Martha lives in Illinois and was diagnosed with metastatic breast cancer in January 2015. She has a husband and three children, ranging in age from 12 to 18, a dog and a lizard.
We miss each other at this desperate time, and we need each other more than ever. But living with cancer creates an extra challenge when navigating celebrating the holidays during COVID-19.
My oldest daughter has canceled plans to come home for one of the end-of-the-year holidays. She is in graduate school and has a fellowship teaching at a private school. My other daughter, who is in college, has said that she doesn’t want to fly anywhere right now, which is perfectly reasonable and responsible, so she also isn’t on her way home.
If I wasn’t living with cancer, and if they hadn’t spent their teenage years watching me go through diagnosis and long-term treatment, maybe it would be a different story. Maybe they’d be among the thousands of kids expected to descend on hometowns across the US—welcomed because we love them and feared because they may unknowingly bring COVID-19 with them or contract the virus at home.
Yet how can we celebrate these important family holidays without our family? What does it mean when what you’ve lost with cancer includes time with your family while you are still alive? These are just two of the countless tragic questions of the pandemic, our response to it and the dreams of those living with cancer.
I have a friend with cancer whose beloved family member has isolated for several weeks so that she can visit just for the holiday. I got to see my older sister and her family, all of us masked when they visited their daughter in a nearby state. We make accommodations to connect whenever and however we can, and the holidays are no different.
It’s another loss and is beyond heartbreaking for those who are far from their loved ones and not likely to live long. For them and for all of us, this physical absence is painful. We have to be resourceful and determined to connect and find love within a terrible time.
When friends and family live nearby it’s tempting to think that everyone is being careful about who they visit and how they protect themselves. Really, even if they and you are being “perfect”, the virus can still get through. I have gone on walks with one friend, both of us wearing masks and keeping a physical distance. We’ve now gone for nearly nine months without a hug, which is my friend’s favorite greeting. With another friend, we’ve visited outdoors, masked and seated at least six feet apart, to enjoy a firepit and chat.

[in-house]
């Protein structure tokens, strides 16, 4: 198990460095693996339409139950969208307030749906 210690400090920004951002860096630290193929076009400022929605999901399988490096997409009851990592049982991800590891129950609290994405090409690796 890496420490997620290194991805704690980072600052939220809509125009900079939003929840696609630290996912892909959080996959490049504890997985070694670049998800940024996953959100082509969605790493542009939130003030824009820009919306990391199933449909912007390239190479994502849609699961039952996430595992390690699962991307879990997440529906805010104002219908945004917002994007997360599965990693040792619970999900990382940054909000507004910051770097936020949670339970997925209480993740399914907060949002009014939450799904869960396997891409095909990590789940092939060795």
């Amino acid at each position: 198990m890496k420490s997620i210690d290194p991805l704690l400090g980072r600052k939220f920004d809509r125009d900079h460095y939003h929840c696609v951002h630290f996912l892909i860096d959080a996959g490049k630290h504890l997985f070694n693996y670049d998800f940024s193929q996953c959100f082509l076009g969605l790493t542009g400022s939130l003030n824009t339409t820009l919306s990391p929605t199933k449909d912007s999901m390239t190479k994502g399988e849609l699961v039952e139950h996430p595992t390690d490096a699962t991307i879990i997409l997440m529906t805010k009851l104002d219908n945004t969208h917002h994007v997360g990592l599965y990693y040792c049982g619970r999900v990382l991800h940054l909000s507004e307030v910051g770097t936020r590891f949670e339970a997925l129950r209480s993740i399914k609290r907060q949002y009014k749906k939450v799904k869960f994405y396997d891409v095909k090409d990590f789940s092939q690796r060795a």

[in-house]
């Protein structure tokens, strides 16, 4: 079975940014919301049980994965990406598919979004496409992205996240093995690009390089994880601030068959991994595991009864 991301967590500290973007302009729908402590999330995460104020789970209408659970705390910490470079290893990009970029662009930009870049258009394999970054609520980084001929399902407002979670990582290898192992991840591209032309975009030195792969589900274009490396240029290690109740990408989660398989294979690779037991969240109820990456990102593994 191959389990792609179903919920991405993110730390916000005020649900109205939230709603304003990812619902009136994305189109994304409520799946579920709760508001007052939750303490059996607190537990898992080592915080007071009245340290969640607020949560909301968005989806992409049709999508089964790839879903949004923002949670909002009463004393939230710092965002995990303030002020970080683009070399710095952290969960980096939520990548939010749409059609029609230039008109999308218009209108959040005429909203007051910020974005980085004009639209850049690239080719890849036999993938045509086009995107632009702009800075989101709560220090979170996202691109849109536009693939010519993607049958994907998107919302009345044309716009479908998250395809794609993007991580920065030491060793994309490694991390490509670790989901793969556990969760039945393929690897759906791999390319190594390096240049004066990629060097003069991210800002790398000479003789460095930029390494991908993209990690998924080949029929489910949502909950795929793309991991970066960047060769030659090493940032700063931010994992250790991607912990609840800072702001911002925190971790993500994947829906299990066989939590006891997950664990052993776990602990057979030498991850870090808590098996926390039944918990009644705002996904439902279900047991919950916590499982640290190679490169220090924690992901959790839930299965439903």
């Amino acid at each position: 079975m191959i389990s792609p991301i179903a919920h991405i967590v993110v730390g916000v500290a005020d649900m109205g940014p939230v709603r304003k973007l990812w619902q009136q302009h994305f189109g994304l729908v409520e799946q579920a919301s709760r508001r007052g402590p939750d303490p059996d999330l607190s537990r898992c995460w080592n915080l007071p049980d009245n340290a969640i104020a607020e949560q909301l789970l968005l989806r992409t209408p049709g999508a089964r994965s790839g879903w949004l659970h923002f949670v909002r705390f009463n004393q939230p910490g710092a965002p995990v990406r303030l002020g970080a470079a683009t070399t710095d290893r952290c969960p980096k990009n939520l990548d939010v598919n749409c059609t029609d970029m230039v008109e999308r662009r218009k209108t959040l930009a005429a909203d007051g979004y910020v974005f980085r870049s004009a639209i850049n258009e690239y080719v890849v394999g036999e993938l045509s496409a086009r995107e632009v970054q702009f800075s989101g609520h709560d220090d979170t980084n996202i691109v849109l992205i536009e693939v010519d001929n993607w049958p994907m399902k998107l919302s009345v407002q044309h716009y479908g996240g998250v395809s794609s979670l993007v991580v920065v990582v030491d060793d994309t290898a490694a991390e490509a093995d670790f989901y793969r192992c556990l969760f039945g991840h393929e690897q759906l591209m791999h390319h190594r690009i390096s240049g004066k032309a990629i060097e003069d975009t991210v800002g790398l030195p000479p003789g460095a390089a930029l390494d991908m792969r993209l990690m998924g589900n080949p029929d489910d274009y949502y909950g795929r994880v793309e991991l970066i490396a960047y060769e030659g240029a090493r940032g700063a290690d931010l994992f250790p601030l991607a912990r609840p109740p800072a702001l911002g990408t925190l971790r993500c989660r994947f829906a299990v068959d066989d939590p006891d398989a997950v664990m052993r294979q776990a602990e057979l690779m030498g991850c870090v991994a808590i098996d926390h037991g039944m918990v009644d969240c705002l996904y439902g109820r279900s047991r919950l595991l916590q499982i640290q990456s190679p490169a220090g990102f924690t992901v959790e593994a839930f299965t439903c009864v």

These friends are all especially careful around me because of my diagnosis and they are careful in their own lives because of older relatives they continue to visit or care for. There are other friends where even these distanced but in-person visits are neither practical nor safe. The pandemic has taught us that staying close to people is important and can take work, but in my own life--and I hope in yours--it’s also brought us Zoom, better use of video phone calls, more frequent e-mails, texts, phone calls and even mailed handwritten letters.
We miss each other and so we’ve found ways of reducing that loss.
Ultimately, the spirit of the Holidays is the same so reach out to your loved ones and know that this is a hard but temporary sacrifice to keep yourself and others safer. Don’t forego the joy of the season and the new year.
Even with our very small Thanksgiving gathering this year (my husband, myself, and our teenage son), we planned our regular feast. I hope that my daughters will be able to come home for their extended December visit, but if the pandemic means they’re safer staying put, we will still celebrate and bring those we love into our house virtually.
Honoring the days and events that matter and showing love to those you care about goes on. It is more important than ever. Acknowledge that you miss your people and that being separated is hard. Then pick up the phone or turn to your social media friends and be reminded of the joy that lives on despite everything around us.
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